National News

What Does Sound Look Like?

NPR News - Wed, 2014-04-09 04:37

A clever photography trick allows you to see the invisible: the rising heat from a lighter, the turbulence around airplane wings, the plume of a sneeze ... and even sound waves.

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UConn Women Win, Making School Center Of College Hoops World

NPR News - Wed, 2014-04-09 03:55

Both the men's and women's teams are Division I basketball champions this year. Only once before has a school done that in the same year: UConn, in 2004.

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New Pings Have Head Of Search Optimistic Jet Will Soon Be Found

NPR News - Wed, 2014-04-09 03:00

But searchers aren't declaring success just yet. And if what they're hearing aren't signals from the plane's black boxes, they may not get a second chance. The boxes' batteries are due to run out.

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When England walked away from coal

Marketplace - American Public Media - Wed, 2014-04-09 02:26

Former mining communities around Britain have been marking what is for them a grim anniversary: it has been 30 years since the start of a national miners strike that convulsed the U.K. and its coal industry. The year-long strike over mine closures failed. After the strike, scores of mines were mothballed and a work force that once comprised more than a million men dwindled to a few thousand. Today, only three deep mines remain in operation in the U.K., and two of them are marked for closure.

Why did Britain decide to stop digging 30 years ago? Was this solely about coal, or was it political?

Ex-miner Mike Clark has no doubts. "It was political," he says firmly. Margaret Thatcher – the Conservative Prime Minister at the time – "she would do everything she could to break the working class of Great Britain. That's why she decided to close the pits. Don't forget that at the time, the coal mines were publicly-owned. It was a nationalized industry."

The miners believed Thatcher targeted them for reasons of political revenge. The National Union of Mineworkers had humbled a previous Conservative government in the 1970s by going on strike and triggering a general election which that government lost. But Thatcher may have had a more practical motivation for taking on the miners in 1984: They were Britain's most powerful and militant workers, the shock troops of a labor movement that Thatcher was determined to weaken.

"She wanted to redress the balance back in favor of capitalism," argues Christine Rawson, who grew up in a mining village in south Yorkshire. "Thatcher was determined that the unions would not gain strength, and would lose strength."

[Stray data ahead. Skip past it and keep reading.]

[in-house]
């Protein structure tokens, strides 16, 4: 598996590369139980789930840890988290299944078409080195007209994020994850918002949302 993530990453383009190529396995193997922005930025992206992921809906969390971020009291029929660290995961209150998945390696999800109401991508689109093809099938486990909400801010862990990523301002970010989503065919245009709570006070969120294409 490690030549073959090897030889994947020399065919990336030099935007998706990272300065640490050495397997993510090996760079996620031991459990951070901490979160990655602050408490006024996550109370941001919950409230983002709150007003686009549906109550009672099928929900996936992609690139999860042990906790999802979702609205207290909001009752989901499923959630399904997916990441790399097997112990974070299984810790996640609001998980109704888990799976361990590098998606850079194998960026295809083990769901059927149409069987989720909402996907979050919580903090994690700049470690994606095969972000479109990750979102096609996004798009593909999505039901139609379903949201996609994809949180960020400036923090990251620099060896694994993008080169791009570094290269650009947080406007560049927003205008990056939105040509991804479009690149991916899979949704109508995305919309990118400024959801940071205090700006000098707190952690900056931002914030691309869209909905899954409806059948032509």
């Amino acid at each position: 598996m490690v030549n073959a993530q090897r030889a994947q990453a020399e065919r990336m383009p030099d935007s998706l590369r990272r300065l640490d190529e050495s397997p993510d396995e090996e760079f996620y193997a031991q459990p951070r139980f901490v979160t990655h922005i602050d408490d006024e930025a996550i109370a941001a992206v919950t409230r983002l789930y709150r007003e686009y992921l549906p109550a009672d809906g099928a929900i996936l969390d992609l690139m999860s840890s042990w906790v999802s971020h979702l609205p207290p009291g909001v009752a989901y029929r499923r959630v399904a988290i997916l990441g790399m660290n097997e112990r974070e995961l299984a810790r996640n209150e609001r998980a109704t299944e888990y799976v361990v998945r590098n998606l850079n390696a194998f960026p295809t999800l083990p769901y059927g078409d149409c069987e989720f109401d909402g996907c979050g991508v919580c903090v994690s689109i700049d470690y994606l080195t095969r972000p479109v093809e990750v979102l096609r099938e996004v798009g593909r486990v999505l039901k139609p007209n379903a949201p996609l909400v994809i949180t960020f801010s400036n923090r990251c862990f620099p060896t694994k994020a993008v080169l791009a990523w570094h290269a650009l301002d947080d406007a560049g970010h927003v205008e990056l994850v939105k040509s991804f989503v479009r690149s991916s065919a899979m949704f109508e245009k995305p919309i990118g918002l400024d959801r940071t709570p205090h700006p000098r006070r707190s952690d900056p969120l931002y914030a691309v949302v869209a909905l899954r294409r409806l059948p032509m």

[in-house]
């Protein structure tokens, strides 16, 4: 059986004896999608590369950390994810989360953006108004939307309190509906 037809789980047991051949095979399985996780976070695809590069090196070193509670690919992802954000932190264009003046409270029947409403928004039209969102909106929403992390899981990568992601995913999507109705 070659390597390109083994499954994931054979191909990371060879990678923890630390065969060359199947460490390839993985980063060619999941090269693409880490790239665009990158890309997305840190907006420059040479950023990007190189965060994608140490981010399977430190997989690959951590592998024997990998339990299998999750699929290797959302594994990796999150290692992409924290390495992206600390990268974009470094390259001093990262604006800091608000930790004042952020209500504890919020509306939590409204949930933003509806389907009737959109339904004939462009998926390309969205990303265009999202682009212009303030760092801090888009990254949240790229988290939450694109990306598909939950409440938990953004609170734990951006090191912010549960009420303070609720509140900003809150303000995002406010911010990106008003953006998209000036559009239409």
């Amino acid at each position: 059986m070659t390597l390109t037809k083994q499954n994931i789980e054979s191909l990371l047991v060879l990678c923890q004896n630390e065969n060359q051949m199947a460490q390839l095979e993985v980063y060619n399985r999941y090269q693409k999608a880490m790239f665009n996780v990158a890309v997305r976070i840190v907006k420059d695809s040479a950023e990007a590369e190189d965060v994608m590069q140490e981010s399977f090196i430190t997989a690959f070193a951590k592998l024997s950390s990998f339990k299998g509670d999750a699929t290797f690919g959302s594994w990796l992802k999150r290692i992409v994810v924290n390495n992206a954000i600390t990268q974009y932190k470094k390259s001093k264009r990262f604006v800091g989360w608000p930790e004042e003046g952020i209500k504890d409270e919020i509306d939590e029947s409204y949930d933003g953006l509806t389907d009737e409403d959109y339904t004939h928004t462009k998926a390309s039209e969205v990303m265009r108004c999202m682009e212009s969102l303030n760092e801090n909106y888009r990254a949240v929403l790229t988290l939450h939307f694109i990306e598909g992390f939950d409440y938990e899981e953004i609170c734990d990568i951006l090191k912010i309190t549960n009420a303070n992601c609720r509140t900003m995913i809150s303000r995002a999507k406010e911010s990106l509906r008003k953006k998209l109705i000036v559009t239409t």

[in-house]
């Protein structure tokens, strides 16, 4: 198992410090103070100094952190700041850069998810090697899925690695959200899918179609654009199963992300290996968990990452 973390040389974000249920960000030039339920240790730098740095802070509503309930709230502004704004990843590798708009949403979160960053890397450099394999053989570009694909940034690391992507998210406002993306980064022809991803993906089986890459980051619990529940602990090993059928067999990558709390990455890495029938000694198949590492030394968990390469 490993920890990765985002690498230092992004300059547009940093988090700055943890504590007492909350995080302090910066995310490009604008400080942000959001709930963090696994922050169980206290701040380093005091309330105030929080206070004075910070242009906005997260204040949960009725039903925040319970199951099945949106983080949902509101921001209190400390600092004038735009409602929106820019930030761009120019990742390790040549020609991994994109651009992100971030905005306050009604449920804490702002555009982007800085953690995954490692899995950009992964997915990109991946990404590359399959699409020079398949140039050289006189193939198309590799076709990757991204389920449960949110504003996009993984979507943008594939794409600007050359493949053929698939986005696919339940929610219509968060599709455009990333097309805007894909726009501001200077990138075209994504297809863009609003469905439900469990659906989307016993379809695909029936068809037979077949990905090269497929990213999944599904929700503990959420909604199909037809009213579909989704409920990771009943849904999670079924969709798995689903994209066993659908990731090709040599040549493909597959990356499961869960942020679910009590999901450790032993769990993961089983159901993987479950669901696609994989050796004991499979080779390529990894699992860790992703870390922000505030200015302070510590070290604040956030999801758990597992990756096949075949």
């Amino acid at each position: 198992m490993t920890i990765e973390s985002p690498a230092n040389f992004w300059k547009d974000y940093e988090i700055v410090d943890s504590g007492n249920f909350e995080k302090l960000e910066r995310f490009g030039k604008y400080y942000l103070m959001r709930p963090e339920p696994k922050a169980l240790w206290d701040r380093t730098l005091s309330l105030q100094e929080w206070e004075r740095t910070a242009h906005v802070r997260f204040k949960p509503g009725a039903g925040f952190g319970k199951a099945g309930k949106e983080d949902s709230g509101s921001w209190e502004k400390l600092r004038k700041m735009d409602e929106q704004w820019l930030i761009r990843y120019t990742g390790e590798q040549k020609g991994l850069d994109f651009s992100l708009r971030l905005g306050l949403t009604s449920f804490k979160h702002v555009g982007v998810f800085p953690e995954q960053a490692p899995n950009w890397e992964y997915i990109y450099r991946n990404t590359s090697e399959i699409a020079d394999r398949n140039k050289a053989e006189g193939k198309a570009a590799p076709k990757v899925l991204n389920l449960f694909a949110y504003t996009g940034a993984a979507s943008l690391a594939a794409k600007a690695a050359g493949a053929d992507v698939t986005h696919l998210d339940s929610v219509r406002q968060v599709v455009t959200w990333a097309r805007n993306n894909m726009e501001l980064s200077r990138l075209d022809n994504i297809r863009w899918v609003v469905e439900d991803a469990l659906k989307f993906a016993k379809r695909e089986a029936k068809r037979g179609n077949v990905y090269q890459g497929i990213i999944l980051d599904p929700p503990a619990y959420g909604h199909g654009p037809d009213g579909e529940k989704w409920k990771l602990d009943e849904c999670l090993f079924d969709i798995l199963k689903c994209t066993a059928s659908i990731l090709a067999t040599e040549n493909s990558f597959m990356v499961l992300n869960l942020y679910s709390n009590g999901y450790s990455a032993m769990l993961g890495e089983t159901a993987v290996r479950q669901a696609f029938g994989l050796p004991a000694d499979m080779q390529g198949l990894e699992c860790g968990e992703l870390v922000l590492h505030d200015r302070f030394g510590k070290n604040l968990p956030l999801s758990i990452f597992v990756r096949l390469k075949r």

Quite right, too, says Dieter Helm, a professor of energy at Oxford University Dieter Helm. When Thatcher came to power, British labor relations were in chaos; the country was crippled by more than 2,000 strikes a year. "There was a general consensus that union power had reached a level where the British economy could no longer really function," says Helm. "And there was a very good economic case for closing the pits as well because of the high cost of deep pit mining. The contraction of the U.K. coal industry was economically correct. It had to happen. It was going to happen. It would have happened anyway."

Britain's deep mines could no longer compete on price with cheap imports of high quality coal from open cast mines in South Africa, Australia, and the United States. And, furthermore, the Thatcher government believed that those imports improved the country's energy security. Margaret Thatcher claimed that it was safer to rely on foreign coal than on the output of British miners. During the strike she called them: "The Enemy Within."

In focus: A merged Comcast-Time Warner

Marketplace - American Public Media - Wed, 2014-04-09 02:10

Some mergers have relevance to people’s lives says antitrust attorney Allen Grunes, and the proposed Time Warner-Comcast deal is one of them. Grunes, with the firm GeyerGorey, says the internet will be a focal point as the combined company would have at least 40 percent, and as much as 50 percent, of the fastest high-speed internet service market.

There are concerns the deal would make it harder for the next Netflix or Hulu to stream content, because it would have to pay the combined company more. But there are also concerns about what the deal will mean to individual access to the internet.

"We need to make sure these companies are more accountable to consumers around other things as opposed to the future of the internet," says Nicol Turner-Lee, with the Minority Media and Telecom Council.

Comcast, in a filing ahead of the federal review, says as part of the deal it would expand its program to provide more access to low-income communities.

The dangers of Big Data in health care

Marketplace - American Public Media - Wed, 2014-04-09 02:03

Imagine you had access to your doctors' vital statistics.  For example, how much they charged Medicare for a certain procedure -- kind of like statistics on baseball players. Such data was recently released by the federal government

Jean Mitchell, who teaches public policy at Georgetown, says for many doctors, "Their patients will be quite surprised by how much money they’re making, and the volume of procedures performed." Mitchell also says the new data could spotlight conflicts of interest, like when a doctor who owns an MRI machine orders lots of MRIs.